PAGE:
Is the Airline Industry Ready for a Summer Travel Boom?
Photo by Phil Mosley on Unsplash
This summer is expected to see a surge in travelers. According to the US Travel Association, 85% of Americans plan to travel this summer, and 46% of them plan to fly. That’s a lot of passengers.
The CEO of Expedia has predicted that summer 2022 will be the “busiest travel season ever.”
The reasons for this are clear. Americans are vaccinated and ready to travel as harsh lockdowns and other measures are being rolled back across the country.
What isn’t clear is whether or not the airline industry is ready for the summer travel boom.
What Are the Airlines Doing?
American Airlines has promised that the company has ramped up its hiring process in order to anticipate the upcoming season. But perhaps they are not as ready as they claim. The airline has recently committed to using buses (rather flights) to connect passengers between regional airports.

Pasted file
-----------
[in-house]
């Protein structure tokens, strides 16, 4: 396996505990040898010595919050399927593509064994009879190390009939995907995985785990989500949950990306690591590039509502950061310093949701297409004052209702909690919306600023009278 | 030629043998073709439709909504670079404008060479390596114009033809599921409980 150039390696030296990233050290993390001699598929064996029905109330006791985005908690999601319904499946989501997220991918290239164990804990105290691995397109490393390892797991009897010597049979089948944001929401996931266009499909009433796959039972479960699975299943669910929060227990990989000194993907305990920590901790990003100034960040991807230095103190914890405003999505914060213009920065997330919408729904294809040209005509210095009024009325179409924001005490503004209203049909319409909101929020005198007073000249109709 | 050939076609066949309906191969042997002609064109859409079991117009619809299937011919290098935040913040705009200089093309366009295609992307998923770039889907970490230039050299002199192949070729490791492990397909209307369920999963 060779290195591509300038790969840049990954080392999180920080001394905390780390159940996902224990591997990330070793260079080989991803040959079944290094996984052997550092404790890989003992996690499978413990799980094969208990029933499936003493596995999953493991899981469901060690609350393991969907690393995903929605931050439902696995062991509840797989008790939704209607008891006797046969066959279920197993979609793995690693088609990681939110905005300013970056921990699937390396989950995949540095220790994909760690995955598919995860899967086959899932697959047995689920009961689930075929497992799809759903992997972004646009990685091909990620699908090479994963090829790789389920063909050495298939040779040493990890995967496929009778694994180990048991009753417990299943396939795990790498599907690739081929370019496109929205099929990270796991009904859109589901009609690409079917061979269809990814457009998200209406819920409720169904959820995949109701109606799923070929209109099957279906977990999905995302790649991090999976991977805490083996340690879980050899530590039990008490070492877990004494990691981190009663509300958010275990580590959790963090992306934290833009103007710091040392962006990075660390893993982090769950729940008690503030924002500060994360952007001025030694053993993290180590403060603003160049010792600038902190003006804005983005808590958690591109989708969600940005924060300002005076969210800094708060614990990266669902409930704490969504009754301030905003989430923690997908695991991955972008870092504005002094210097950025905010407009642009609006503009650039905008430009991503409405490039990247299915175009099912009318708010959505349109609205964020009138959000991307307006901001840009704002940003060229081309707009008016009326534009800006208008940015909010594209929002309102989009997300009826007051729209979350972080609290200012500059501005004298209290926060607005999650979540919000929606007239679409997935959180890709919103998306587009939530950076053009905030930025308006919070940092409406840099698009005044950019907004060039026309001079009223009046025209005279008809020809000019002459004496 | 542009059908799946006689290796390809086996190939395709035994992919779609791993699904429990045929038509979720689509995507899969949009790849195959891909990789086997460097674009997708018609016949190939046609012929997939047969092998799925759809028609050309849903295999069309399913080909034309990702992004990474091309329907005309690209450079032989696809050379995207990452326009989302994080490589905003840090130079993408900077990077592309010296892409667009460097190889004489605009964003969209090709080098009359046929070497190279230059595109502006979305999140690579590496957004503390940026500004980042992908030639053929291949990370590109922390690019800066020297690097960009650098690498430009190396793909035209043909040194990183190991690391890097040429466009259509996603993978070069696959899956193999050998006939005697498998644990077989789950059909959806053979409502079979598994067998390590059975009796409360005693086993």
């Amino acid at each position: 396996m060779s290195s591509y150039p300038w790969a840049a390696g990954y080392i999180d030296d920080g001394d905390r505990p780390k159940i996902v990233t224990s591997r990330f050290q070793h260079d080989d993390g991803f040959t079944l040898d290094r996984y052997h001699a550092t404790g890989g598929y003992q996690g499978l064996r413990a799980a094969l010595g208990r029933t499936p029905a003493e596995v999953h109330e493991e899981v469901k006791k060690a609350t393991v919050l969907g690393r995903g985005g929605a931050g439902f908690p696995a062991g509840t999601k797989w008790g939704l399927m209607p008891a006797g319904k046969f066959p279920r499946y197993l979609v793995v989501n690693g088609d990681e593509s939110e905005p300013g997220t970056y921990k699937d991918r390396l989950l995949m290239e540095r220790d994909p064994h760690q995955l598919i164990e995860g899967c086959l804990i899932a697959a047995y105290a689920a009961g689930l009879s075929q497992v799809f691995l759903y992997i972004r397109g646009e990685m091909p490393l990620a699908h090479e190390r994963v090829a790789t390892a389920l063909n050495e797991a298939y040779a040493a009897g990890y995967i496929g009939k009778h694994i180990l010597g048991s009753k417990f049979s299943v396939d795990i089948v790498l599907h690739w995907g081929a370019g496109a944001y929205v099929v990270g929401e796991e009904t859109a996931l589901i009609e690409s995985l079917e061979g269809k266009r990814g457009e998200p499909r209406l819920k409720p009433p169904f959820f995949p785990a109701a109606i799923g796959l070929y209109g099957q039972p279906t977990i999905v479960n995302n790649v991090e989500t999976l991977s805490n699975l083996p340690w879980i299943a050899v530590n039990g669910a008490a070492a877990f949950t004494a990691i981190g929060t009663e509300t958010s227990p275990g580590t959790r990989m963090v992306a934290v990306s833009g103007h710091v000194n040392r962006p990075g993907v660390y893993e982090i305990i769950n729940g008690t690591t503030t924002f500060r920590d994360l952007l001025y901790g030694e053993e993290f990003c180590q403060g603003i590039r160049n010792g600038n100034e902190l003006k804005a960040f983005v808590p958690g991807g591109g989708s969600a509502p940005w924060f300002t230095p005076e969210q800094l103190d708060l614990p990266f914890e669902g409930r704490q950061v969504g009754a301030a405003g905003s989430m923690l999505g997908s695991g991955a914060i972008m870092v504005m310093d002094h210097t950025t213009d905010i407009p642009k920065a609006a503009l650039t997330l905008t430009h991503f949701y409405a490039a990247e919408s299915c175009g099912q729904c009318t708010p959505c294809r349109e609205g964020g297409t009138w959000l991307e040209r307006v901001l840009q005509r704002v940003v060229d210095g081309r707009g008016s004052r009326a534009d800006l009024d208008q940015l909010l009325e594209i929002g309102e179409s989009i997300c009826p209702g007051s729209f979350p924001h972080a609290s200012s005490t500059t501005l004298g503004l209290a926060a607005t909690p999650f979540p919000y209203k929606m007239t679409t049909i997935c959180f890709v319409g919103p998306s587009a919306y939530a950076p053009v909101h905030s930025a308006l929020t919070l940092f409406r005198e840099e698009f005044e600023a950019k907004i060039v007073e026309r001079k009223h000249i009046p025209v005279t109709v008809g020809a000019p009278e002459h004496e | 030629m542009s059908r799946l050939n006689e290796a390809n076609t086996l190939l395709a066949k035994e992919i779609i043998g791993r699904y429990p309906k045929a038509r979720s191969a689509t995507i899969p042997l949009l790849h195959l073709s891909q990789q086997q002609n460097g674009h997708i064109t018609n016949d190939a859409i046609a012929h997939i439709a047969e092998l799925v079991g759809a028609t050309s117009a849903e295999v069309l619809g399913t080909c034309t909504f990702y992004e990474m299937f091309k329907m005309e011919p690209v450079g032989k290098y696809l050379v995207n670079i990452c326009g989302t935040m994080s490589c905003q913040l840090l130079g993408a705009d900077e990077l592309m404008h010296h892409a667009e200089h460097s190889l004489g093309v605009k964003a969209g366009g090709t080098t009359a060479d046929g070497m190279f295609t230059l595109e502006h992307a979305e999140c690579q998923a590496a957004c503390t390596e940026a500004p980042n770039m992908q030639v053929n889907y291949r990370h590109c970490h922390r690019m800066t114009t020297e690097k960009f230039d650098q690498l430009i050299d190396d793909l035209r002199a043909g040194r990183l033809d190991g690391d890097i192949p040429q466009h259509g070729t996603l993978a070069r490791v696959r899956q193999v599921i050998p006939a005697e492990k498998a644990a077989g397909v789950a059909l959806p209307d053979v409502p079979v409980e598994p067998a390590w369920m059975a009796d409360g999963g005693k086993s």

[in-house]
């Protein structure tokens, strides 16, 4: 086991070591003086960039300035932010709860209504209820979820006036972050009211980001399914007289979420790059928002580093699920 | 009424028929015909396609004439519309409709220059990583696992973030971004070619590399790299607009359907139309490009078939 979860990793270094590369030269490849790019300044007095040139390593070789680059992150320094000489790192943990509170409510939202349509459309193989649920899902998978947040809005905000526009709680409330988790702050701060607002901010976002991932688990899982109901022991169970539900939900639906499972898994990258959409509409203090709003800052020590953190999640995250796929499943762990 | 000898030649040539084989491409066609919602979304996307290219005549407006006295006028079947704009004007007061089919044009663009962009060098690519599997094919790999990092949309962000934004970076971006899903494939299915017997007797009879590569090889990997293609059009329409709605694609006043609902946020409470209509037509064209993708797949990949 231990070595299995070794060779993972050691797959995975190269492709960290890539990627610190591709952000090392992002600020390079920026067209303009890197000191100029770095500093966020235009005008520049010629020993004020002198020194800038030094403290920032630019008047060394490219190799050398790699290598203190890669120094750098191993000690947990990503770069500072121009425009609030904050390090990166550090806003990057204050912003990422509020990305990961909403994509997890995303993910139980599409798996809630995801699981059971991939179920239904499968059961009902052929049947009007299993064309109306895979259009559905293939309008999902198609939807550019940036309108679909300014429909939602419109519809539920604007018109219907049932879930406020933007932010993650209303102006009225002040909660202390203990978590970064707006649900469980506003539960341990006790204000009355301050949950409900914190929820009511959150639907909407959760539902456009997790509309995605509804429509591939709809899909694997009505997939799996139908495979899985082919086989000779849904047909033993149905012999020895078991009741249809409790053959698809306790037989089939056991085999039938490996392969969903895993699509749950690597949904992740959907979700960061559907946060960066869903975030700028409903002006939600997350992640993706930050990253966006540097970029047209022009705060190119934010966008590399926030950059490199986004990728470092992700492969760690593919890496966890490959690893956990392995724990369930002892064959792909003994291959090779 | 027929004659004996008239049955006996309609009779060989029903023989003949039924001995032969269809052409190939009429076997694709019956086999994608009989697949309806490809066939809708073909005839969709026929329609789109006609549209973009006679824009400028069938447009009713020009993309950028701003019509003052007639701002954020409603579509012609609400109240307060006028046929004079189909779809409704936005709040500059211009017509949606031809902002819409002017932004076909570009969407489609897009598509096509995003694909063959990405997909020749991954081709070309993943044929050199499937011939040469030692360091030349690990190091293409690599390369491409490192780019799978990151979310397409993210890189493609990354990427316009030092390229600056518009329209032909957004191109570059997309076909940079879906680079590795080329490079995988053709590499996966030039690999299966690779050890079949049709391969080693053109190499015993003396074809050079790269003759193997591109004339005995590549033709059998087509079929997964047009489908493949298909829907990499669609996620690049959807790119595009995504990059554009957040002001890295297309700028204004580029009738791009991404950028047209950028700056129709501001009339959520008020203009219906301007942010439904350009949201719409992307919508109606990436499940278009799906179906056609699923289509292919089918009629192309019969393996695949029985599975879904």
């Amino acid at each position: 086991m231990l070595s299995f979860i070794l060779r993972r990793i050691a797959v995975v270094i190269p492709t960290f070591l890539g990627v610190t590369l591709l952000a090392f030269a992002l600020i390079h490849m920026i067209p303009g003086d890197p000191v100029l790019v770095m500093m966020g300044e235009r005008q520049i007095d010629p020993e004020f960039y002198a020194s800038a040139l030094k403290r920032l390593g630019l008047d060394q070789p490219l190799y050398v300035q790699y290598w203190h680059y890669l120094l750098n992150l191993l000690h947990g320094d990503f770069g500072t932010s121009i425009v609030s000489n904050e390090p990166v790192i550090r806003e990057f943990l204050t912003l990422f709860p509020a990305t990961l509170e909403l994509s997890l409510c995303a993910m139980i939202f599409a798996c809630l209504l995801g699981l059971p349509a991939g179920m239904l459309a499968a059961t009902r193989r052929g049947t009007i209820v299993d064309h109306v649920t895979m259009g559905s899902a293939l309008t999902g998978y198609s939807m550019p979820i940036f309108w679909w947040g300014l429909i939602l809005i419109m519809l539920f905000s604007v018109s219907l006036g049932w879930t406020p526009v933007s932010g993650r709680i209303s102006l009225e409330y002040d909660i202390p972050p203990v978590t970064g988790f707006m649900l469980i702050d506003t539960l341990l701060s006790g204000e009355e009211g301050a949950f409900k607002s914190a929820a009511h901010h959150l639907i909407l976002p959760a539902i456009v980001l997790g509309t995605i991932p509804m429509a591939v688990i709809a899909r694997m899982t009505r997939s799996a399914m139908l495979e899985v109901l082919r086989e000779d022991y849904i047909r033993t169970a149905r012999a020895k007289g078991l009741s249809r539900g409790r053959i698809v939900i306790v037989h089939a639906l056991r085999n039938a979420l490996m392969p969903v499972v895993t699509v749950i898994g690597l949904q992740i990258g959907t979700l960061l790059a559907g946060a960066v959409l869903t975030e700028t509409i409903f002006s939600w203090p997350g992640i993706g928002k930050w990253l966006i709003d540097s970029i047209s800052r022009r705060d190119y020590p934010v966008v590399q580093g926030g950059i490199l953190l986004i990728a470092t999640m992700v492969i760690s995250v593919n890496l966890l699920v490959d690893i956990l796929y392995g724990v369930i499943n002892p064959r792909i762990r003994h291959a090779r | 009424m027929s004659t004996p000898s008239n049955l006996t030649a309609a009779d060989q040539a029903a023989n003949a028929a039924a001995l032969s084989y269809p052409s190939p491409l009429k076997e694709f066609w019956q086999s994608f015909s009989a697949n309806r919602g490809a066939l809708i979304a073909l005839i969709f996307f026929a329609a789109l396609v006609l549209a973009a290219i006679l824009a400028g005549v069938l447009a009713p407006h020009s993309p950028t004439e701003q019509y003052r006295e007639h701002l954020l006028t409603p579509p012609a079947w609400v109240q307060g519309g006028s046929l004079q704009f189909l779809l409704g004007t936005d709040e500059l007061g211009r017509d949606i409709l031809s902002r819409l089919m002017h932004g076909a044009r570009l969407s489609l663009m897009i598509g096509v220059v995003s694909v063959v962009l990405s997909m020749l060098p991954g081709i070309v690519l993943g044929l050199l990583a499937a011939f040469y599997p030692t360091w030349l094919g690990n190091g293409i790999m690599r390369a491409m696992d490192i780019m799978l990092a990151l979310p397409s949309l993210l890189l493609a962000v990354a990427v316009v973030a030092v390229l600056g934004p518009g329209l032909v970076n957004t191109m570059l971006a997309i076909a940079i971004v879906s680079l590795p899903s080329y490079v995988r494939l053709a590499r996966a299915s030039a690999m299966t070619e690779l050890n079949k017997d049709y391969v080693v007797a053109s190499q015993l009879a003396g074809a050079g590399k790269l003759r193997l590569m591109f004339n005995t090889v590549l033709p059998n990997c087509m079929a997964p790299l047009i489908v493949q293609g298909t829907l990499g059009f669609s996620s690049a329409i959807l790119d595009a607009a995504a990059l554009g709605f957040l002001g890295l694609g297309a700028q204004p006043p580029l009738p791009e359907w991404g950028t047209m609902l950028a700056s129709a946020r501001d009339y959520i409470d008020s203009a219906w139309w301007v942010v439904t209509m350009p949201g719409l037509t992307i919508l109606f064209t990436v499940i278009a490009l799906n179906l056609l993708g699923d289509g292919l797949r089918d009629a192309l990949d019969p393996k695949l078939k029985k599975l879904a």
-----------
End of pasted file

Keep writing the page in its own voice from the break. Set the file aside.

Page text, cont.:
Meanwhile JetBlue and Alaska Airlines have begun canceling flights for summer. Mostly, these are due to staffing issues, but a recent spate of weather delays has cast additional doubt about the airlines’ abilities to actually hold to their schedules.
Alaska Airlines has also been rocked by a pilot strike from a three-year labor dispute.
Delta, United, and Southwest have all reported a rise in bookings, compared to last year. But these major airlines also acknowledged the ticket prices had to increase to compensate for rising fuel costs.
If a key reason between rising fuel costs is the uncertainty surrounding the recent Russian incursion into Ukraine, then the future may be unclear about the supply of aviation fuel needed for all the anticipated flights. Currently, there is no indication from the US government that it plans to deescalate the situation and alleviate the fuel crisis by ceding ground on its plans for unlimited NATO expansion and supplying Ukraine with arms.
The waning pandemic, staffing issues, pilot strikes, international relations… a lot will go in to deciding whether or not this summer is a success for airlines and the aviation industry as a whole. Let’s hope the airlines are ready.